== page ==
The Big Move And The True Meaning Of Family Medicine
Photo by Vina Cristobal
Originally Posted On: https://uhphawaii.org/index.php/the-big-move-and-the-true-meaning-of-family-medicine/
Well, it’s happened.
University Health Partners (UHP)’s Family Medicine clinic has completed the move from the Physicians Center at Mililani to their new home which is conveniently nestled at Pali Momi Outpatient Center in Aiea, a move that has been a long time coming. The dedicated leadership and staff of Family Medicine slogged through the hard work of searching, identifying, building, complying, drawing up contracts, organizing, planning, packing, and directing, during this time when a lockdown kept most of us at home. And all the while, they cared for their patients and even accepted some new ones.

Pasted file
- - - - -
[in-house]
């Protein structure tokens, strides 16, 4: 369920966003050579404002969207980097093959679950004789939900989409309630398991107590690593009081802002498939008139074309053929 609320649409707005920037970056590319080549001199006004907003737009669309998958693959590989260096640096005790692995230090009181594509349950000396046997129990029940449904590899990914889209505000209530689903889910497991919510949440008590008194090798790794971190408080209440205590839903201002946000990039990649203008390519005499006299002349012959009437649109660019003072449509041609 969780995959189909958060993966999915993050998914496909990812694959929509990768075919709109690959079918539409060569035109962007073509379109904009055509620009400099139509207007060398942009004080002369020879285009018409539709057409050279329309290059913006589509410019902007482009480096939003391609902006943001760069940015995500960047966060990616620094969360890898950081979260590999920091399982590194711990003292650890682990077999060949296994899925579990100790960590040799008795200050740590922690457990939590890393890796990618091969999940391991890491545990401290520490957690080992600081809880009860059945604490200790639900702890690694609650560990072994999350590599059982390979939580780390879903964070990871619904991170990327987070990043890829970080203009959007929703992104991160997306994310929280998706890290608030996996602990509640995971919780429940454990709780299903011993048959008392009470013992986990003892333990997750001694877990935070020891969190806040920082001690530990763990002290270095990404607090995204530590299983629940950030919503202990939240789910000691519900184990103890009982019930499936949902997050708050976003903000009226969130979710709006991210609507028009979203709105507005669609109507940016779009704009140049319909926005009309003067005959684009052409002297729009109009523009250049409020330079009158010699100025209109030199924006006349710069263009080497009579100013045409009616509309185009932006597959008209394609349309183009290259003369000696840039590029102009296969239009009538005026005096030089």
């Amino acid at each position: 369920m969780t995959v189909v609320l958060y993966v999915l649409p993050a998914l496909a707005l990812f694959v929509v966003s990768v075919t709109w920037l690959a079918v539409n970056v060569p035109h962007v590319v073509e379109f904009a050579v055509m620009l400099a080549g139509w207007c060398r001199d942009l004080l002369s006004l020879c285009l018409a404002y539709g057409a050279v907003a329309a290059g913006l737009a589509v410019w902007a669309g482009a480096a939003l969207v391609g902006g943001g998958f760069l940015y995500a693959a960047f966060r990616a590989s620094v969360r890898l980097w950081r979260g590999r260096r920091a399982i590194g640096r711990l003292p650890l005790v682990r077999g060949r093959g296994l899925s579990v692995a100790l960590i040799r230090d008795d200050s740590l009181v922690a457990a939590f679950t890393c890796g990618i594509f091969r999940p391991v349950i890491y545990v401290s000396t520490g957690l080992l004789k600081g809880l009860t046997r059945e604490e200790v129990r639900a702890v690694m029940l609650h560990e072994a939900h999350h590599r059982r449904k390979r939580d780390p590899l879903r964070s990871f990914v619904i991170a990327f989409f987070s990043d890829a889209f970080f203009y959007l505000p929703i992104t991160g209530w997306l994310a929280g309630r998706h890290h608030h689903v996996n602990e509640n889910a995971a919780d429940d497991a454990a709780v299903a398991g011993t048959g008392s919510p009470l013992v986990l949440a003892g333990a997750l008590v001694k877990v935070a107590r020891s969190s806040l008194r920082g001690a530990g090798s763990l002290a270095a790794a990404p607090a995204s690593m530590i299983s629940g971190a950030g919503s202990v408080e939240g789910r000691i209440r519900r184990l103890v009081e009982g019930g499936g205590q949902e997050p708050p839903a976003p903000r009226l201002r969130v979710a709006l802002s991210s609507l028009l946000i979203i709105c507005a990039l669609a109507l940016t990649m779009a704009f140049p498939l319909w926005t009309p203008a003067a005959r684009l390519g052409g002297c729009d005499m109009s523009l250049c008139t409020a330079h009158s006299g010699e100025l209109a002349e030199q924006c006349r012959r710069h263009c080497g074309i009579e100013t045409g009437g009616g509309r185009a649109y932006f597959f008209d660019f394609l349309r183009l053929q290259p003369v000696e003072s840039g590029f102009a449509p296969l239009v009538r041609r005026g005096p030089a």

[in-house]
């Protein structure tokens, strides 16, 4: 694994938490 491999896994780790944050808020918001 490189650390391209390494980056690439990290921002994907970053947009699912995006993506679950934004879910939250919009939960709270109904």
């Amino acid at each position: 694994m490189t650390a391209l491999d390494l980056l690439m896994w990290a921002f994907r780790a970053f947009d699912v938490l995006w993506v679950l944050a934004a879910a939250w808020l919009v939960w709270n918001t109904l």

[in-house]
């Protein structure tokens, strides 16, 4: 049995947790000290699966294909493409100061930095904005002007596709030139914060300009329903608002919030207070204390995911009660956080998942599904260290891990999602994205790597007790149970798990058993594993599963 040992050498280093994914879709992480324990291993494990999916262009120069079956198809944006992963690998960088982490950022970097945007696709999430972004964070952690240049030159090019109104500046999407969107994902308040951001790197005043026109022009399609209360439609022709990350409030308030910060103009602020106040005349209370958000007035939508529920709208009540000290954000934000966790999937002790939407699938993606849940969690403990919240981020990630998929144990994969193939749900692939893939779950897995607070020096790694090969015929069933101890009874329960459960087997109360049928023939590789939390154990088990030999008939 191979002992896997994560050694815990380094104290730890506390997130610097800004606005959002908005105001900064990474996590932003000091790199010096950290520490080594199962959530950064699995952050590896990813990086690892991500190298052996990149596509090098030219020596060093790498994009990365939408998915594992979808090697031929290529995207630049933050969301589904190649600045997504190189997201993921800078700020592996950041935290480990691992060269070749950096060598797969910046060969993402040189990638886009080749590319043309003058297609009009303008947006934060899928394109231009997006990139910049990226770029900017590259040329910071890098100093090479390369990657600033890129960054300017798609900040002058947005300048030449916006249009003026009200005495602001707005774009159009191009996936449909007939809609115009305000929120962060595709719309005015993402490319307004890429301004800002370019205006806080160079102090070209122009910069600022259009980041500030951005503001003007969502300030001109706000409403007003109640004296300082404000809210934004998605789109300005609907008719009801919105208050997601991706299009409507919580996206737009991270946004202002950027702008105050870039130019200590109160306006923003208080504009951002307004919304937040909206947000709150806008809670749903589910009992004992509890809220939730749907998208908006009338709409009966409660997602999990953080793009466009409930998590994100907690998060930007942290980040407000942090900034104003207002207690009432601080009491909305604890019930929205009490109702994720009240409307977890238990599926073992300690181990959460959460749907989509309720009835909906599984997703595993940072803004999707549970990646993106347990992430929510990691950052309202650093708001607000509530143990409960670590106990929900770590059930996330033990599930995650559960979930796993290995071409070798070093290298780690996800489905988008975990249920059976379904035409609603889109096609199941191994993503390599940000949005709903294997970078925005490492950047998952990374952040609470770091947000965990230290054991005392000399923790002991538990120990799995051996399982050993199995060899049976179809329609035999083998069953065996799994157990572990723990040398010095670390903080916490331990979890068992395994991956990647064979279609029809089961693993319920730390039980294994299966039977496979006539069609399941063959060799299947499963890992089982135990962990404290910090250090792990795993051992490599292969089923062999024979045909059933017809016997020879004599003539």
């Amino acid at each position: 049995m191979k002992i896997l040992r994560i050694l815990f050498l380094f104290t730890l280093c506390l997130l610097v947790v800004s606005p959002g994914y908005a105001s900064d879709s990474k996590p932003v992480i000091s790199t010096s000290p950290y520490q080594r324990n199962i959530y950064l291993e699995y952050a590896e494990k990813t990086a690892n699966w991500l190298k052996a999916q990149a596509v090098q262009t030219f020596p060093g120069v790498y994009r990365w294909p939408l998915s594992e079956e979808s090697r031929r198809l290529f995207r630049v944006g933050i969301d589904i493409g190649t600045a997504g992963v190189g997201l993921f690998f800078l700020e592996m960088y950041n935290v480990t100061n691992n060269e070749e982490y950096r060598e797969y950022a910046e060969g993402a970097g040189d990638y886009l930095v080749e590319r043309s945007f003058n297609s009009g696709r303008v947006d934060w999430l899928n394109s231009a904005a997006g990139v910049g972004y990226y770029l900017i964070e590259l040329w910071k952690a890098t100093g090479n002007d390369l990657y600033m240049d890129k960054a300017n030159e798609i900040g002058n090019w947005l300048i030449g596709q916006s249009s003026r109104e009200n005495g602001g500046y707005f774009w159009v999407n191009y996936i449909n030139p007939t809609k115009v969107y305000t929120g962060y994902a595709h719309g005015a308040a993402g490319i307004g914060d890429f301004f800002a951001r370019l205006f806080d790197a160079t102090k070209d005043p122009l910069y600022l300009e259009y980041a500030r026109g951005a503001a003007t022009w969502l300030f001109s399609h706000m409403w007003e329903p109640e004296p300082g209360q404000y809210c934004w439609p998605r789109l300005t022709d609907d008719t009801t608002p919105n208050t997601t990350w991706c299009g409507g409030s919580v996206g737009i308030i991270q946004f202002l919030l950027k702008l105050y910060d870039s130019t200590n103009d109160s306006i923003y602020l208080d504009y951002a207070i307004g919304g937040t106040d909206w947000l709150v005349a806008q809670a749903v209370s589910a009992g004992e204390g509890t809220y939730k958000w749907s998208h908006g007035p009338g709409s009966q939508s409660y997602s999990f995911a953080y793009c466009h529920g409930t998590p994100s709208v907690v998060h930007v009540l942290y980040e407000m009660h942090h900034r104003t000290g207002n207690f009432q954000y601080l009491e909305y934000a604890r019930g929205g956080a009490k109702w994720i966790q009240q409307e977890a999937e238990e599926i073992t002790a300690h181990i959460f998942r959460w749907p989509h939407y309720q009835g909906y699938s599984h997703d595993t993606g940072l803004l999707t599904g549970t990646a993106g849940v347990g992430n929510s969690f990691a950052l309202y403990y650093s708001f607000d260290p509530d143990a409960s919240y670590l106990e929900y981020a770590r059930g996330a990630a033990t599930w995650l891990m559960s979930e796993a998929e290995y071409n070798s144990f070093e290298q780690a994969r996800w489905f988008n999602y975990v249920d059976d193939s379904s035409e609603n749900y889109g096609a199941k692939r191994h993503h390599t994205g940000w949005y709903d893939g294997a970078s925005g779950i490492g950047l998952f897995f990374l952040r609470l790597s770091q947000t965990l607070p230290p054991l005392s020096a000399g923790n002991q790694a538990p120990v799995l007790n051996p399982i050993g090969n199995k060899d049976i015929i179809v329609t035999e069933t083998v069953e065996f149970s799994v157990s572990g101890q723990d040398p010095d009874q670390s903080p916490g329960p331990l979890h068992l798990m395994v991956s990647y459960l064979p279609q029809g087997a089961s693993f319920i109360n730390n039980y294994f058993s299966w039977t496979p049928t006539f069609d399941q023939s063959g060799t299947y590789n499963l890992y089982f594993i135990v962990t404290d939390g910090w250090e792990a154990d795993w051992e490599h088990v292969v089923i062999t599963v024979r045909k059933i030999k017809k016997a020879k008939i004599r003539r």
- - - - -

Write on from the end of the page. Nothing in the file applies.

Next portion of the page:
It was no small feat. Yet everyone involved seems to agree with Dr. Robert Thomas Carlisle, one of the two new physicians who have just joined UHP in our Family Medicine clinic. The move and transition “went phenomenally well. It could not have run more smoothly,” he said, giving all credit to those people at his new UHP Family Medicine ohana, who, he added, “had a well-designed plan.” He called them “inspiring to work with.”
Family Medicine Department Chair, Dr. Allen “Chip” Hixon, agrees that the move to Pali Momi from The Physician’s Center at Mililani “was kind of uneventful. We did so much planning. It went very smoothly.”
Dr. Hixon is quick to credit the “remarkable staff” in Family Medicine for making this move such a success, while specifically giving credit to the clinic’s Business Director, Leah Taylor, for so skillfully planning and executing the move. [See the article on Leah Taylor in this issue.] It helped, he said, that Hawaii Pacific Health’s architect and project manager “were wonderful to work with.”